Another such "scholar" wrote extremely offensive passage on Lord Ganesha and got away with it.[1] Hindus have tolerated abuse for so long and they continue to do so. Try letting cats out of the bag on Abrahmic religions.

[1] https://hwpi.harvard.edu/pluralismarchive/news/hindu-student...


[flagged]


Doniger and the publisher were taken to court like any civil society would. Publisher chose to drop the book instead of facing legal consequences.

By the way, another publisher did publish the same book in India. Any neutral sources for the so called "violent threats"?

One of her book titles literally is "Eroticism in the Mythology of Siva" [1] And yet, there were no riots or burning down the publisher or the cancel culture that Hindu-phobes routinely engage in.

[1] https://en.wikipedia.org/wiki/Wendy_Doniger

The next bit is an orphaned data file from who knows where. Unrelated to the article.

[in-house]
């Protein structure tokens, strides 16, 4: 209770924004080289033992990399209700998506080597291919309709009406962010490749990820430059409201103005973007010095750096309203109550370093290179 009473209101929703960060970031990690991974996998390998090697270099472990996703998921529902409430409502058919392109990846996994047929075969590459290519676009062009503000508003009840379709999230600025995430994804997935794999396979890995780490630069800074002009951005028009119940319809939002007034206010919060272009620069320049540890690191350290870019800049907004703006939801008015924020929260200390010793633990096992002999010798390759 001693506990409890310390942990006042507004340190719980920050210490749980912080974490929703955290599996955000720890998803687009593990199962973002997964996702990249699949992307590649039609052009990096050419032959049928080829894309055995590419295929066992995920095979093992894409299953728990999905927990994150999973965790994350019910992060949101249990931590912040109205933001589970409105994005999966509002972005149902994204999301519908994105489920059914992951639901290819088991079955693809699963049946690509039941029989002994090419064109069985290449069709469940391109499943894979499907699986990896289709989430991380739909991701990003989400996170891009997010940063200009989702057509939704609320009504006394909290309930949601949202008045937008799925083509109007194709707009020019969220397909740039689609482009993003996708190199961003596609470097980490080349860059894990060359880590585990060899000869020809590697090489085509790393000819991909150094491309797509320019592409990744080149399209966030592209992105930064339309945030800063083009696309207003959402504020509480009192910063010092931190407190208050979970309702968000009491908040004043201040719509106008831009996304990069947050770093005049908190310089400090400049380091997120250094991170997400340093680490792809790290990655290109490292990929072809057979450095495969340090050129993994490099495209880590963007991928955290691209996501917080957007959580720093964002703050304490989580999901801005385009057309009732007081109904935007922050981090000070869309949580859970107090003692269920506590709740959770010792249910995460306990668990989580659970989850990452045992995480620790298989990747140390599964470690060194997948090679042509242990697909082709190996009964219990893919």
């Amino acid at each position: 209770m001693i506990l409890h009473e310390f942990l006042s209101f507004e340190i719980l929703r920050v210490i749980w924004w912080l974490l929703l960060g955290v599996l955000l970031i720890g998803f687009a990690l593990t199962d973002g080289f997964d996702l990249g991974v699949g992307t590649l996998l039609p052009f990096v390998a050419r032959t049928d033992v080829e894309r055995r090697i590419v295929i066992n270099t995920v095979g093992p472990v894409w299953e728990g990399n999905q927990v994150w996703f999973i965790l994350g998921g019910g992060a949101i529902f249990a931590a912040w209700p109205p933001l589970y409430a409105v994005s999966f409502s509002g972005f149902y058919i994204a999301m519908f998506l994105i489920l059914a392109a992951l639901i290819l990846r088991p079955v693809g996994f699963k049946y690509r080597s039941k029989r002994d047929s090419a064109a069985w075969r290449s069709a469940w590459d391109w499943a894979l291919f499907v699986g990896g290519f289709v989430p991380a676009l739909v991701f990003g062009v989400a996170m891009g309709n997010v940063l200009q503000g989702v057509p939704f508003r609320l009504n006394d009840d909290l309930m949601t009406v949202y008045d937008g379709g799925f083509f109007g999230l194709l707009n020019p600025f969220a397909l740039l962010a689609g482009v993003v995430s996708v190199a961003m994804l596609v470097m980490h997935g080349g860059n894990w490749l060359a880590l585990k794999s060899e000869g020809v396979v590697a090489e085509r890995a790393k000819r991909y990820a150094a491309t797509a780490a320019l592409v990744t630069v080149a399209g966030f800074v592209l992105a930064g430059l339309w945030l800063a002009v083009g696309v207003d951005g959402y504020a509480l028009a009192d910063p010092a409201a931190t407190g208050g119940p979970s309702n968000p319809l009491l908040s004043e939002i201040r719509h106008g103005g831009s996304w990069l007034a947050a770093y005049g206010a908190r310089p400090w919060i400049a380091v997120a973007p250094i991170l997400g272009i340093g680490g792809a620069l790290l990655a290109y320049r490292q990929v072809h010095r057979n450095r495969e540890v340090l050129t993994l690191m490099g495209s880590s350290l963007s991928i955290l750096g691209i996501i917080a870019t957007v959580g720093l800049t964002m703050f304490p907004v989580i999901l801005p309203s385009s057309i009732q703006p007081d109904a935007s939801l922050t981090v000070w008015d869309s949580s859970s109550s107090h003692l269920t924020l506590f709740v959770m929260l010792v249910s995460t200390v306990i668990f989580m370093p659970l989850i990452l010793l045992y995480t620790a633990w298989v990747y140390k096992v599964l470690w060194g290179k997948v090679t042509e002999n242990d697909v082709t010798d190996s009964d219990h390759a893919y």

[flagged]


> you have gone with "sound bites" highlighting the negatives without any context thus distorting the whole discourse.

Please provide some context around the following texts from Dharmasutra.

1) Criminal and Civil Law: "If he (Sudra) has sex with an Arya woman, his penis should be cut off and all his property should be confiscated." (Verse 12.1)

2) Contact with Impure Persons: "When a man touches an outcaste, a Candala, a woman who has just given birth or is menstruating, a corpse, or someone who has touched any of these, he becomes purified by bathing with his clothes on." (Verse 15.5)

Note: Candala is a low caste Hindu.

3) Pollution and Remedies: "An ancestral offering is ruined if it is seen by a dog, a Candala, or an outcaste." (Verse 15.24)

4) Unfit Food: "The following are unfit to be eaten: food into which hair or an insect has fallen; what has been touched by a menstruating woman, ..." (Verse 17.9)